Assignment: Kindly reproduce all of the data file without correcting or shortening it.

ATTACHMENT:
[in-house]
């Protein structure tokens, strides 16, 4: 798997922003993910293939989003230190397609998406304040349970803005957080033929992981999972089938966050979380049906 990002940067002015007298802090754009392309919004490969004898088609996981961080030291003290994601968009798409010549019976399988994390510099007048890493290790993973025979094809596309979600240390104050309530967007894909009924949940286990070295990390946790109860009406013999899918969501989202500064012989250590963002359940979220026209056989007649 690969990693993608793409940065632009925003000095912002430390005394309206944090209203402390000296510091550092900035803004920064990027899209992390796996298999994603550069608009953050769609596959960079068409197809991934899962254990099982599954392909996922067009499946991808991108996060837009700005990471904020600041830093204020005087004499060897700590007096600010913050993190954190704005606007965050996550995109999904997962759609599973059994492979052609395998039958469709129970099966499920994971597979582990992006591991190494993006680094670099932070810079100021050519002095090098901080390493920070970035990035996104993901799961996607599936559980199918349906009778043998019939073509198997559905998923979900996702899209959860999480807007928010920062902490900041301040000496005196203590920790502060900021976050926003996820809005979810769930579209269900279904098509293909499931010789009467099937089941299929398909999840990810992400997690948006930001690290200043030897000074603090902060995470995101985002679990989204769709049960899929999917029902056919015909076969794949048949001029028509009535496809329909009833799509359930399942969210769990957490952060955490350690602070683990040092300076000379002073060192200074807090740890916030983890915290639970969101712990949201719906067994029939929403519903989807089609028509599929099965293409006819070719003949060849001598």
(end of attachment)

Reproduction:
[in-house]
């Protein structure tokens, strides 16, 4: 798997922003993910293939989003230190397609998406304040349970803005957080033929992981999972089938966050979380049906 990002940067002015007298802090754009392309919004490969004898088609996981961080030291003290994601968009798409010549019976399988994390510099007048890493290790993973025979094809596309979600240390104050309530967007894909009924949940286990070295990390946790109860009406013999899918969501989202500064012989250590963002359940979220026209056989007649 690969990693993608793409940065632009925003000095912002430390005394309206944090209203402390000296510091550092900035803004920064990027899209992390796996298999994603550069608009953050769609596959960079068409197809991934899962254990099982599954392909996922067009499946991808991108996060837009700005990471904020600041830093204020005087004499060897700590007096600010913050993190954190704005606007965050996550995109999904997962759609599973059994492979052609395998039958469709129970099966499920994971597979582990992006591991190494993006680094670099932070810079100021050519002095090098901080390493920070970035990035996104993901799961996607599936559980199918349906009778043998019939073509198997559905998923979900996702899209959860999480807007928010920062902490900041301040000496005196203590920790502060900021976050926003996820809005979810769930579209269900279904098509293909499931010789009467099937089941299929398909999840990810992400997690948006930001690290200043030897000074603090902060995470995101985002679990989204769709049960899929999917029902056919015909076969794949048949001029028509009535496809329909009833799509359930399942969210769990957490952060955490350690602070683990040092300076000379002073060192200074807090740890916030983890915290639970969101712990949201719906067994029939929403519903989807089609028509599929099965293409006819070719003949060849001598």